‘Disappointing Though Not Surprising’: Australia’s Workplace Sexual Harassment Figures Haven’t Changed In 4 Years

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At least half of all women in Australia have experienced sexual harassment, abuse or violence. That’s 1 in 2 that has been sexually harassed, 1 in 3 that has been physically abused and 1 in 5 that has been sexually abused. Let that sink in. With #FiredUp, Refinery29 Australia makes an ongoing commitment to spotlighting this serious and pervasive issue with the goal of dismantling gendered violence in Australia.
A new survey from the Australian Human Rights Commission has revealed that 1 in 3 workers in Australia have reported having experienced sexual harassment in their workplace over the past five years, with only 18% of incidents reported.
The survey of 10,000 Aussies unveiled that women (41%) were far more likely than men (26%) to experience harassment, and that more than three-quarters of harassers were men (77%).
It also found that Aboriginal and Torres Strait Islander people (56%) were more likely to have experienced workplace sexual harassment than people who are non-Indigenous. Young people, LGBTQIA+ workers (46%), people with an intersex variation (70%), people with disability (48%), those from CALD backgrounds, and migrant workers or workers on temporary visas were also identified as having greater exposure to workplace sexual harassment.
As the fifth in a series of national surveys looking at the issue, National Sex Discrimination Commissioner Kate Jenkins says this report's result of 1 in 3 workers being sexually harassed at work is disappointingly the same as that of the previous survey conducted in 2018.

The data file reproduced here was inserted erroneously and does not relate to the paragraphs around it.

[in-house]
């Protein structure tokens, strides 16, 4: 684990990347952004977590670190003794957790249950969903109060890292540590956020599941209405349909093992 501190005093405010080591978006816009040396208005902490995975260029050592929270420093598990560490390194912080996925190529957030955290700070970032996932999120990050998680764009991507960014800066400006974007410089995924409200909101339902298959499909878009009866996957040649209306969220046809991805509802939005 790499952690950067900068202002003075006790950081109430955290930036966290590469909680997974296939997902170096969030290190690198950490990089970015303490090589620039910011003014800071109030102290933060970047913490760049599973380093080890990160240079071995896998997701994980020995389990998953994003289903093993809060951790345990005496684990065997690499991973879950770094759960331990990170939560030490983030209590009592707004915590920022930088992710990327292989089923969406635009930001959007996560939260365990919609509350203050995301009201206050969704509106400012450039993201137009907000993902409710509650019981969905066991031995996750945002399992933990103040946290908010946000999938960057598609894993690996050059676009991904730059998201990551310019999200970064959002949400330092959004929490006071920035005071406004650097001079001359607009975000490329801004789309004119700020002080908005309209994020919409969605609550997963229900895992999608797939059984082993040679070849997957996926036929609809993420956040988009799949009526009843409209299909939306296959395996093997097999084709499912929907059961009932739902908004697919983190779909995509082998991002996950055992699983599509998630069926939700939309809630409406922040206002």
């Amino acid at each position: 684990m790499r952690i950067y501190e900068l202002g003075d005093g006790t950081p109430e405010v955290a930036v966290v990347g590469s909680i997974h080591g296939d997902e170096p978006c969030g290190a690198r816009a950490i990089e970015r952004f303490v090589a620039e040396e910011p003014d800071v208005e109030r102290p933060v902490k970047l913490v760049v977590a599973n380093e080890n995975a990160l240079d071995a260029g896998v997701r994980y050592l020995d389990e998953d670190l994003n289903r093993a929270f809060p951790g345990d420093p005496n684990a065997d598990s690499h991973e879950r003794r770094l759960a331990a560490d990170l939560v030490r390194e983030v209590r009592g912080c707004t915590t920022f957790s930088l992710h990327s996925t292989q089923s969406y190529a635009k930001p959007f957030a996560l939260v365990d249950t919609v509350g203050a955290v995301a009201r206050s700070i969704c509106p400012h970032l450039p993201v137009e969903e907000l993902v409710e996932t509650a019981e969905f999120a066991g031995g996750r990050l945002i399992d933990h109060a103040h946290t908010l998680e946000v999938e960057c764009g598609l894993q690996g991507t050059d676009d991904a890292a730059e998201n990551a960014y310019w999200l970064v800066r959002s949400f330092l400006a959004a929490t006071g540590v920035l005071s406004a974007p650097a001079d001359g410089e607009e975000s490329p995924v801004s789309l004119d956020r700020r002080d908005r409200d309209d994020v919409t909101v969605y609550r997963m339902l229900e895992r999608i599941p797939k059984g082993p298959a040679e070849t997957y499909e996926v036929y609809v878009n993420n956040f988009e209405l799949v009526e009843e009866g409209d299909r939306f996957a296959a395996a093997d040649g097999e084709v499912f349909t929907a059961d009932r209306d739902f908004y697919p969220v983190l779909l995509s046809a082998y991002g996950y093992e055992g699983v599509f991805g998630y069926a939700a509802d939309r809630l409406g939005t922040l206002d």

"It is unacceptable that so many Australian workers continue to experience sexual harassment," Jenkins said in an official press statement this week.
"Though disappointing, it is not surprising that these results are similar to the previous survey’s results because most of the recommendations from the Respect@Work Report have only recently been acted on, and some are still being implemented."
The Australian Human Rights Commission’s Respect@Work Report released in 2020 is the product of an 18-month inquiry led by Jenkins into sexual harassment in Australian workplaces. The report’s findings were based on a survey of 10,000 workers, 460 written submissions and 60 public consultations with 600 participants. Within the report were 55 recommendations for government, business and community sectors to consider.
Earlier this week the Respect@Work Bill passed parliament, meaning that several recommendations from the Respect@Work Report will finally be put into place, including a positive duty on employers to take proactive steps to end harassment and discrimination at work.⁠
“The Respect@Work Bill is a major achievement that fundamentally changes how Australia protects people from workplace sexual harassment,” Jenkins said.⁠
“It changes our settings from being reactive to also being proactive, so that employers are required to take meaningful action to prevent harassment from occurring. It shifts the emphasis from a complaints-based model to one where employers must take action, and continuously assess and evaluate whether they are meeting the requirements of the duty.”⁠
Last month the Respect@Work Council, chaired by Jenkins, launched a new website that aims to be a "one-stop-shop" of resources for employers and workers to address sexual harassment in the workplace. 
The new site includes good-practice guides, training materials, workplace-assessment tools, information, videos, and guidance that is free and easily accessible. Jenkins says it will outline frameworks for workplaces to follow in order to ensure a safe environment for employees.
This week Jenkins said that "it is concerning that only 18% of sexual harassment incidents are reported" and that the new website aims to provide the tools for employees and workplaces "on how to respond to incidents".
If you or anyone you know has experienced sexual or domestic violence and is in need of support, please call 1800RESPECT (1800 737 732), the National Sexual Assault Domestic Family Violence Service.
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